Two-factor authentication usage
Open source reports quote remarks made by a Google software engineer who revealed at a recent security conference that fewer than 10 per cent of Gmail users enabled Two-Factor Authentication (2FA).
The benefit of 2FA is that it provides an extra layer of security. The user has to provide standard login details of a password and username and also something that only that user has access to. This might be a physical token, keyfob device, fingerprint, facial recognition or SMS confirmation via mobile phone.
When asked why 2FA is not mandatory, the Google software engineer raised the issue of usability and suggested users would potentially choose an alternative service if they were forced to use additional security.
2FA is also not mandatory for users of Uber but it is offered when suspicious activity is detected on an account. However, a security researcher is also reported to have found a bug in Uber’s 2FA system that allowed hackers to bypass the authentication system without entering a relevant code.
Increased attention in attacks against 2FA systems (e.g. SMS interception for high value bitcoin users) and its usability could degrade how it is perceived and trusted in the long term, which could result in a lower uptake of the service. As one of the core methods of securing online accounts it is important that users trust 2FA and find it relatively user-friendly.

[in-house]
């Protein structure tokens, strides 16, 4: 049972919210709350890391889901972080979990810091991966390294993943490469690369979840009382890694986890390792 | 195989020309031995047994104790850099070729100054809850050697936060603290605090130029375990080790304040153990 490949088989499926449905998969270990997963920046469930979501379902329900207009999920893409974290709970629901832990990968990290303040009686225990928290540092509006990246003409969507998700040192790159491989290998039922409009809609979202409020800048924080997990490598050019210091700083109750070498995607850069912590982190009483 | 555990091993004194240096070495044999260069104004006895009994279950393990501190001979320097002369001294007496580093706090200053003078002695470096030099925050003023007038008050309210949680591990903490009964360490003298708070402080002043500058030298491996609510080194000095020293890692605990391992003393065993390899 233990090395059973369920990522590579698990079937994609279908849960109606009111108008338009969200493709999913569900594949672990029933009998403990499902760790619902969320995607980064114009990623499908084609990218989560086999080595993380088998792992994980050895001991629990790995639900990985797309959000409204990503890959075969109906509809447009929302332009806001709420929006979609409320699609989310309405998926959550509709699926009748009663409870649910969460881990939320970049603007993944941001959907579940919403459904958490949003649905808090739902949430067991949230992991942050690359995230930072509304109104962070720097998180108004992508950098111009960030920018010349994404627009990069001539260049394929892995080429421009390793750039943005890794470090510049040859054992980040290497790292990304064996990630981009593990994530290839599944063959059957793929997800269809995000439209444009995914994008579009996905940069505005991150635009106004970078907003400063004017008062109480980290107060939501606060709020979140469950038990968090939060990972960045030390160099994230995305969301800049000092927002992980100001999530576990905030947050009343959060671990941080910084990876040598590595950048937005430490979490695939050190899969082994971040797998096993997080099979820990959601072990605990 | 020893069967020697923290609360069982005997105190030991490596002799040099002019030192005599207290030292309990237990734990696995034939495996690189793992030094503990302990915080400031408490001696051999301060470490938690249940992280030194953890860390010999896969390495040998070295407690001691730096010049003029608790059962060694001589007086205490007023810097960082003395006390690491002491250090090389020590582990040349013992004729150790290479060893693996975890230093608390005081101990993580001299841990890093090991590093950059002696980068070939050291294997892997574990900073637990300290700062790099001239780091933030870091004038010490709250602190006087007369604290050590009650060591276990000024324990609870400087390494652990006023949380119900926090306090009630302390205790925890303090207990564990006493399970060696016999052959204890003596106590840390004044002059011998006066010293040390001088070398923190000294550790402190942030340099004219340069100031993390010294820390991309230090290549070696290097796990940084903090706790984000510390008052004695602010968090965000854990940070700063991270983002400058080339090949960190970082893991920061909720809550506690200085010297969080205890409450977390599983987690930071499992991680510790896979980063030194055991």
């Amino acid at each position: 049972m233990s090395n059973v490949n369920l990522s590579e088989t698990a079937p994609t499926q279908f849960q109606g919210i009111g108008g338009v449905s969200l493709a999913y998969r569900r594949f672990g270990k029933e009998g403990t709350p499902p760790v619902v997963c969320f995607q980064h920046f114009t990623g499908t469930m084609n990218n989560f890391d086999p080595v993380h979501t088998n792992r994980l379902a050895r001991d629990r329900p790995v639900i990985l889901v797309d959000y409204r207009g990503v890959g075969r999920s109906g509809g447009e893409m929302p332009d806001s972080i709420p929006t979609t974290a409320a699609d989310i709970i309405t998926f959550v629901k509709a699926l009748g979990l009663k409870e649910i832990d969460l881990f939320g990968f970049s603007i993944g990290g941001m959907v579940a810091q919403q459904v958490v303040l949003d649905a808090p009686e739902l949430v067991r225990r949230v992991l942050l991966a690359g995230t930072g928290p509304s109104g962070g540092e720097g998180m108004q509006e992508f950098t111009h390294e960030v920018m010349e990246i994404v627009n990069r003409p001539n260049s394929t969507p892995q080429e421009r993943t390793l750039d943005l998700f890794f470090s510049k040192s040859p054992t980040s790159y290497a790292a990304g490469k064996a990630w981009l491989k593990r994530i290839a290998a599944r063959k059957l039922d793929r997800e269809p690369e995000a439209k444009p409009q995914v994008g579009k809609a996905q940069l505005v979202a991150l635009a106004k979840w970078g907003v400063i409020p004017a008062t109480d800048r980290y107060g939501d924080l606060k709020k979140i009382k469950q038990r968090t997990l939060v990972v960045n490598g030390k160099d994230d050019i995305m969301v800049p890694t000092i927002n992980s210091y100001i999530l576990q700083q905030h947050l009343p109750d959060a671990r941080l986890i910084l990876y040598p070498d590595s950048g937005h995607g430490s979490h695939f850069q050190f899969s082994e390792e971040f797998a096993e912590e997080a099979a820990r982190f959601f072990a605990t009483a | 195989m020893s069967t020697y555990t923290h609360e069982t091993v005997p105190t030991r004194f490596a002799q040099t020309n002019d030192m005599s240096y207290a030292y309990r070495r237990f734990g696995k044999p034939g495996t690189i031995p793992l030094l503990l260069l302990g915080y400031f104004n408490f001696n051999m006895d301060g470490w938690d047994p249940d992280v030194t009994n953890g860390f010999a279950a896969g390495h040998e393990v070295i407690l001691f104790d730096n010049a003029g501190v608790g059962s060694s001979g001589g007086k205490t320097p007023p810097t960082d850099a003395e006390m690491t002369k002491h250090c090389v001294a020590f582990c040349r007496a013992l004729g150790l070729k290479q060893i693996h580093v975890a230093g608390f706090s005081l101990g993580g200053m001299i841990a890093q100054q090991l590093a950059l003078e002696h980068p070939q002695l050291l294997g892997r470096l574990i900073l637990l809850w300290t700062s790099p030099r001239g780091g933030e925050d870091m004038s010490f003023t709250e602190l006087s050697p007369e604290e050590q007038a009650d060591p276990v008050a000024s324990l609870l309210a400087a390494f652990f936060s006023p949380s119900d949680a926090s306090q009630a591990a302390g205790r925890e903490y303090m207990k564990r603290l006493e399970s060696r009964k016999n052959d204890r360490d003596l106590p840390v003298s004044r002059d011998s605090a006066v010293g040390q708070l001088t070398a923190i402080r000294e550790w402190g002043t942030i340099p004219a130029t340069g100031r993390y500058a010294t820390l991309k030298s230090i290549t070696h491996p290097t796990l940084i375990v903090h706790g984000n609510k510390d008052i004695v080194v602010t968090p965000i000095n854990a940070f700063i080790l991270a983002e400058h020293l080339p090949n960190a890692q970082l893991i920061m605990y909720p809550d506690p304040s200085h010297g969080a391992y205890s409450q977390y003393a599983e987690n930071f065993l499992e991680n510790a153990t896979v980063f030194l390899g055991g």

Using 2FA makes the compromise of online accounts much more difficult than using just passwords and can be very effective against guessed or compromised passwords, which was behind the success of the recent targeting of the UK Parliament. The NCSC highly recommends the use of 2FA. See the NCSC Password Guidance for further information.
Cyber-enabled petrol scam uses industry insiders
Media reporting has highlighted an innovative cyber-enabled scam involving petrol pumps across Russia.
With the collusion of staff, criminals reportedly siphoned fuel off into empty tanks at the targeted petrol stations. Meanwhile, malware on the petrol stations’ computer systems was used to display false data on the amount of fuel dispensed to customers, with each customer unknowingly receiving between 3% and 7% less fuel than they paid for. The stolen fuel was then sold separately and off the books by the criminals who pocketed the profits.
The malware used was reportedly ‘nearly impossible to detect’, though Russian authorities recently disrupted the scam when they arrested the alleged creator of the malware, Denis Sayev.
It’s not clear if a scam like this would be feasible in the UK. The National Measurement and Regulation Office enforces regulation of devices used in UK industry for measuring volumes of purchased commodity, that would make this sort of crime difficult, but not impossible, to execute.
This attack represents an evolution of previously known attacks on payment systems, which have directly targeted the payment card data itself. With the global roll-out of improved protections (chip & pin), we expect to see continued innovation by criminal elements getting financial benefit from fraudulent access to payment systems.
Meanwhile, it is possible this type of cyber-enabled crime will constitute an emerging threat globally during 2018.